If you have to replace the paint, you would have to –
- Your car manual or labels under the hood would contain a listing of the colors used. Most of these are numbered industrial color schemes and you should inquire from the manufacturer if they offer any solutions that don’t involve spending a fortune. Since they will likely request a costly checkup and repair at their nearest repair station, you should probably skip the manufacturer’s suggestion and move to the next step.
- Look for the color in the local store or online at sites like Amazon.
- Request specialized services dealing in car paints to mix you the right batch. This is ideal if you have colors that are somewhat rare.
- If you have obtained a custom paint job or otherwise chosen a difficult to obtain color (or your car is very old), looking for a spare part like a door or bumper is the only option. This is extremely costly and you’d do well to survive a little discoloration through use of the closest matching color than rip off your pockets.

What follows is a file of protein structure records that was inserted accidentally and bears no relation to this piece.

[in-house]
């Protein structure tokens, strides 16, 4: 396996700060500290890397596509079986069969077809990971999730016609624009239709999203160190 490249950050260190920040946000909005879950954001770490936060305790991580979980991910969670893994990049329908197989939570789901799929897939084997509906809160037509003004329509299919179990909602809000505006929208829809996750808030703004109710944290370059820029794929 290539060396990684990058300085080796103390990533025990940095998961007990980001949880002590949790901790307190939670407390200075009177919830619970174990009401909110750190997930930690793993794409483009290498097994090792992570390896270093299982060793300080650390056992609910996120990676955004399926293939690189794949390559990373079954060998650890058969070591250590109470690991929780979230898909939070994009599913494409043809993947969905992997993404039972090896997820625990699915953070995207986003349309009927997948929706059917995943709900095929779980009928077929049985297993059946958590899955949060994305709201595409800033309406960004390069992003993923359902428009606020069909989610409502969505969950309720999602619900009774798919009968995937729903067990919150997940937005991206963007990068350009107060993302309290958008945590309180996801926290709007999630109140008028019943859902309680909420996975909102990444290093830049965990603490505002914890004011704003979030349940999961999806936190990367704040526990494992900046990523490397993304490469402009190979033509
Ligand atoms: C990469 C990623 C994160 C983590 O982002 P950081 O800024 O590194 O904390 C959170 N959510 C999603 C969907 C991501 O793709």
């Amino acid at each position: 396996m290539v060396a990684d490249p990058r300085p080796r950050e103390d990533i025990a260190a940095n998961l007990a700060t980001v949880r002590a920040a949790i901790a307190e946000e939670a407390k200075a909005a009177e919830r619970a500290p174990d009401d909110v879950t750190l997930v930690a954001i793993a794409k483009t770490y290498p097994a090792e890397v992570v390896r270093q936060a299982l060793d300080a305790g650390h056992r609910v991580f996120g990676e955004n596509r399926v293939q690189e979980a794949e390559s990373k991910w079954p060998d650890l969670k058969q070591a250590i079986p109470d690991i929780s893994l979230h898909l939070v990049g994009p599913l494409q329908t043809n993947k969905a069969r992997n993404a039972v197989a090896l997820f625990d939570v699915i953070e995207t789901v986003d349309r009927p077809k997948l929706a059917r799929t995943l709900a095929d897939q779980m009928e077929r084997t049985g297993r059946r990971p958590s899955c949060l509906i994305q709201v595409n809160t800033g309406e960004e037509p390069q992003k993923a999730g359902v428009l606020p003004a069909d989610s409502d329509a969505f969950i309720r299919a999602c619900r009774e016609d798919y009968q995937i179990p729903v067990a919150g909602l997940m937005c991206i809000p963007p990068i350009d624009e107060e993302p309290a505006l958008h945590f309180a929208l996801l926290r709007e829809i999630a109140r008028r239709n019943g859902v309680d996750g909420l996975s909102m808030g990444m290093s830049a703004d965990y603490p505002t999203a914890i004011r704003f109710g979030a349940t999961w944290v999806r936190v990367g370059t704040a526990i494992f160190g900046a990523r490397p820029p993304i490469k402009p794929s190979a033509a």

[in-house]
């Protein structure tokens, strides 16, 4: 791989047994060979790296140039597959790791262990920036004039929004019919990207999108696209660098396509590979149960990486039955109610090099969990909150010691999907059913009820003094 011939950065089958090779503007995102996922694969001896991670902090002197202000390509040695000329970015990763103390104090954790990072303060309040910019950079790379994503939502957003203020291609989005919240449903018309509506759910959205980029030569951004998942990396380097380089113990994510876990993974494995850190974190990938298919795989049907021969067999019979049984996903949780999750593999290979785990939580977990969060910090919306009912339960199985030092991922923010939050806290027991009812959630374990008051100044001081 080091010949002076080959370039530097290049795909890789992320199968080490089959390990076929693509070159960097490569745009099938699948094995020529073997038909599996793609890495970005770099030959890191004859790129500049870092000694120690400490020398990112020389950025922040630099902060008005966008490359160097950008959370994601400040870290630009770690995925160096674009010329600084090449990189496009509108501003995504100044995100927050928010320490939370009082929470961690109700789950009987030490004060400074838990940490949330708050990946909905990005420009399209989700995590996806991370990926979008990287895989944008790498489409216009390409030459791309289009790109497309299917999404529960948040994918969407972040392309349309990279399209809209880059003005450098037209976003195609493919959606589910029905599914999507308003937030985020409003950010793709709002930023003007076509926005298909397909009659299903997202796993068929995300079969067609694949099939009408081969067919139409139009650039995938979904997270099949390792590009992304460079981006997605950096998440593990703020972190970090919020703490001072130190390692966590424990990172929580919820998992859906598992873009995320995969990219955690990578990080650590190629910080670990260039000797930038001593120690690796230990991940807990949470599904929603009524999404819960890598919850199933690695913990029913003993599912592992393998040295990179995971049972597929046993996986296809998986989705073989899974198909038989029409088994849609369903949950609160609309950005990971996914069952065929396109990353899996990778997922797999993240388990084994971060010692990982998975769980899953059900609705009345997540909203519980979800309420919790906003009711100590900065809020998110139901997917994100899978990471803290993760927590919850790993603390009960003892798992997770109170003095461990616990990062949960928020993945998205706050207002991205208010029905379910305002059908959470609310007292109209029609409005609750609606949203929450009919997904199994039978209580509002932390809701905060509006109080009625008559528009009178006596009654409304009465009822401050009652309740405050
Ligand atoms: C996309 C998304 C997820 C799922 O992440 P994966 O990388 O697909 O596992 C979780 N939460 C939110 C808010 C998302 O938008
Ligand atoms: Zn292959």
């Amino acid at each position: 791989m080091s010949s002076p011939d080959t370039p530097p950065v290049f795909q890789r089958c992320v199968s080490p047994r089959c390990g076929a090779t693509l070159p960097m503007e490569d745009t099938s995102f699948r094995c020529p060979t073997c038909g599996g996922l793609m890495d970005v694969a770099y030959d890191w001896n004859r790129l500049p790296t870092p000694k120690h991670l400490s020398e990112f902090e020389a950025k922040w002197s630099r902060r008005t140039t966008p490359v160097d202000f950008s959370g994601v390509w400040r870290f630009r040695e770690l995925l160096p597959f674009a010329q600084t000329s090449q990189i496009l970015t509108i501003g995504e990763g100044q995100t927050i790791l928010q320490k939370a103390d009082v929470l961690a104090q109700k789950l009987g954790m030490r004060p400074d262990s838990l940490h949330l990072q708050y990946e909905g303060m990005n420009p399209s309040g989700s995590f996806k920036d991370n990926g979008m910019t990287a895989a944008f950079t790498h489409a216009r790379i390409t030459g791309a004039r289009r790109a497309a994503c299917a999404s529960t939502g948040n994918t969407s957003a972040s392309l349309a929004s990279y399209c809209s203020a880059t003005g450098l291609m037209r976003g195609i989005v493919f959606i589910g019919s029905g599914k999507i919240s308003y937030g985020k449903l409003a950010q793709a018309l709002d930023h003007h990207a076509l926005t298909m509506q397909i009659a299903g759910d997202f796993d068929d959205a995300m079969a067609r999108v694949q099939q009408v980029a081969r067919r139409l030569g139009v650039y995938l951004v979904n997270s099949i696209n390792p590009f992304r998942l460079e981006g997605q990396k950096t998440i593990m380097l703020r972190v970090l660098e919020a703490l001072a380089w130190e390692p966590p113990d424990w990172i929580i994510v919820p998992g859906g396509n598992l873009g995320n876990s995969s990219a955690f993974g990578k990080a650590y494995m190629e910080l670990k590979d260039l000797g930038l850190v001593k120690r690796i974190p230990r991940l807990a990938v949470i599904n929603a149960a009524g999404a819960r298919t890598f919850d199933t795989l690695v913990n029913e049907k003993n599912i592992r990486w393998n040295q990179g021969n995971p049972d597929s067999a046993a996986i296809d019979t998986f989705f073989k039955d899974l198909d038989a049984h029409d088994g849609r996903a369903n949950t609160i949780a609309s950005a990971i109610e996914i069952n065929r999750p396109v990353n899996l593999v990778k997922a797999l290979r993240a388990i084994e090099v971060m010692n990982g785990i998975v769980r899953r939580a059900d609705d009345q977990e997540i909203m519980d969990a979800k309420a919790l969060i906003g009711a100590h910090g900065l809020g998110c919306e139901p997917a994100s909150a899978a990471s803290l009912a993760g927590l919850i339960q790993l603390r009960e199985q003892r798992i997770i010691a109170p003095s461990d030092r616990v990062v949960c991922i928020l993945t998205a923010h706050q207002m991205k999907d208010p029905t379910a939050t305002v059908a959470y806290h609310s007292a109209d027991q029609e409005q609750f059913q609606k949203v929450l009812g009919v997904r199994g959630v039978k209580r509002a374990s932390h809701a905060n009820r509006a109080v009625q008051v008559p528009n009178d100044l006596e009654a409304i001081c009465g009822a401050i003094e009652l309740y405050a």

Surface scratches (No paint or clear coating lost)
The simplest scratches are those that simply take away a bit of the sheen from the surface of the car, damaging neither the clear coat that protects the actual paint coat/s. In this case, you don’t need to worry about the nature of the paint coat at all. To do this –
- Buy some compound from the local car repair store. If you’re not sure which car repair compound to use, you can consult the local repairman.
- Apply the compound on a sponge or fiber cloth.
- Rub away any dirt or wax from the area you wish to remove scratches from, using a clean piece of cloth.
- Rub the compound in concentric circles onto the scratch. This would involve some amount of overlap with areas that don’t need the compound. If you wish to avoid this, you can mask the surrounding area.
- Wipe away the compound after rubbing it for 10-20 times. Repeat as many times as necessary until the scratch is completely “healed”.
Clear Coat Scratches
To fix the clear coat, you would need to –
- You would need to buy some clear coating spray, which is pretty standard and can be obtained as a spray bottle in pretty much any repair store or well-stocked gas station.
- Clean the area of grime and wax.